Isometric exercise aka 'isometrics' are a type of strength training in which the joint angle and muscle length do not change during contraction (compared to concentric or eccentric contractions, called dynamic/isotonic movements).
Isometrics are done in static positions, rather than being dynamic through a range of motion. The Plank is one of the most popular isometric exercise, as it challenges many core muscles.
Isometric exercises allow for more force generation than concentric exercises because they are not "overcoming" -- you're not actually moving the load, which affects how the cross-bridges cycle (but note that actin/myosin do still cycle during isometric contraction, in humans).
Additionally, isometric muscle action is important to coaches who emphasize the triphasic model of movement because these coaches believe that movement is not eccentric -> concentric contraction, but eccentric -> isometric -> concentric. Thus, these coaches like to train the isometric component of movement.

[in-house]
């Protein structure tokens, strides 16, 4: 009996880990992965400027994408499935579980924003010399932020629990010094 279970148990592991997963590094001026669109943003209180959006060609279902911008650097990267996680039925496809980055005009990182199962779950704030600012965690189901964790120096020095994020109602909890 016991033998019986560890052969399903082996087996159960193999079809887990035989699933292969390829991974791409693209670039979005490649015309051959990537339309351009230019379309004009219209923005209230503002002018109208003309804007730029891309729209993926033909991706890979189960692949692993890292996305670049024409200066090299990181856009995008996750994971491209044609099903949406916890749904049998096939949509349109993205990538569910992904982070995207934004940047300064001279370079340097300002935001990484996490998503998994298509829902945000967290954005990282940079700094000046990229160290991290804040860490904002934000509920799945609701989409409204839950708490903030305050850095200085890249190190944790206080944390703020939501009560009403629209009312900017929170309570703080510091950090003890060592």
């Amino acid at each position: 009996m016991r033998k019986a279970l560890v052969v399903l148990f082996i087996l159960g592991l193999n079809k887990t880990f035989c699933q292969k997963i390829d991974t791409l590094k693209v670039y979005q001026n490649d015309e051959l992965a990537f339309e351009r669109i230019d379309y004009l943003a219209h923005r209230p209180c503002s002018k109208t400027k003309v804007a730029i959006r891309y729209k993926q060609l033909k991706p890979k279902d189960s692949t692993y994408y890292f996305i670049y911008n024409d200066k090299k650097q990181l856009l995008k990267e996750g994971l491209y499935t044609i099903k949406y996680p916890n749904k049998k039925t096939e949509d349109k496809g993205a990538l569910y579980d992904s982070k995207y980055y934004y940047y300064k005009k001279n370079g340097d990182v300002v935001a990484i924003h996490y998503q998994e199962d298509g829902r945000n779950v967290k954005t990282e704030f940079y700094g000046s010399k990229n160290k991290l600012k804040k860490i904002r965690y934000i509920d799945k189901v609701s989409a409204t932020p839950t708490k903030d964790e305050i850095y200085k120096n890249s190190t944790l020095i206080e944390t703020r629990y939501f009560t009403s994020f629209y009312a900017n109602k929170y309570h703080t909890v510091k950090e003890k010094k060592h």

Furthermore, the Soviet system placed a lot of emphasis on explosive isometric training, again influenced by the triphasic model as well as research that demonstrated some pretty impressive improvements. There were some issues with joint angles and things but I won't get into that here.
The Isometric lifting is a valuable training tool, but it should not be the focus of your training program. Instead, perform functional lifts, which closely resemble athletic movements
I like weighted planks a lot, I feel that they have helped develop my stabilization. I also like using them for smaller muscles: forearms, traps, calves.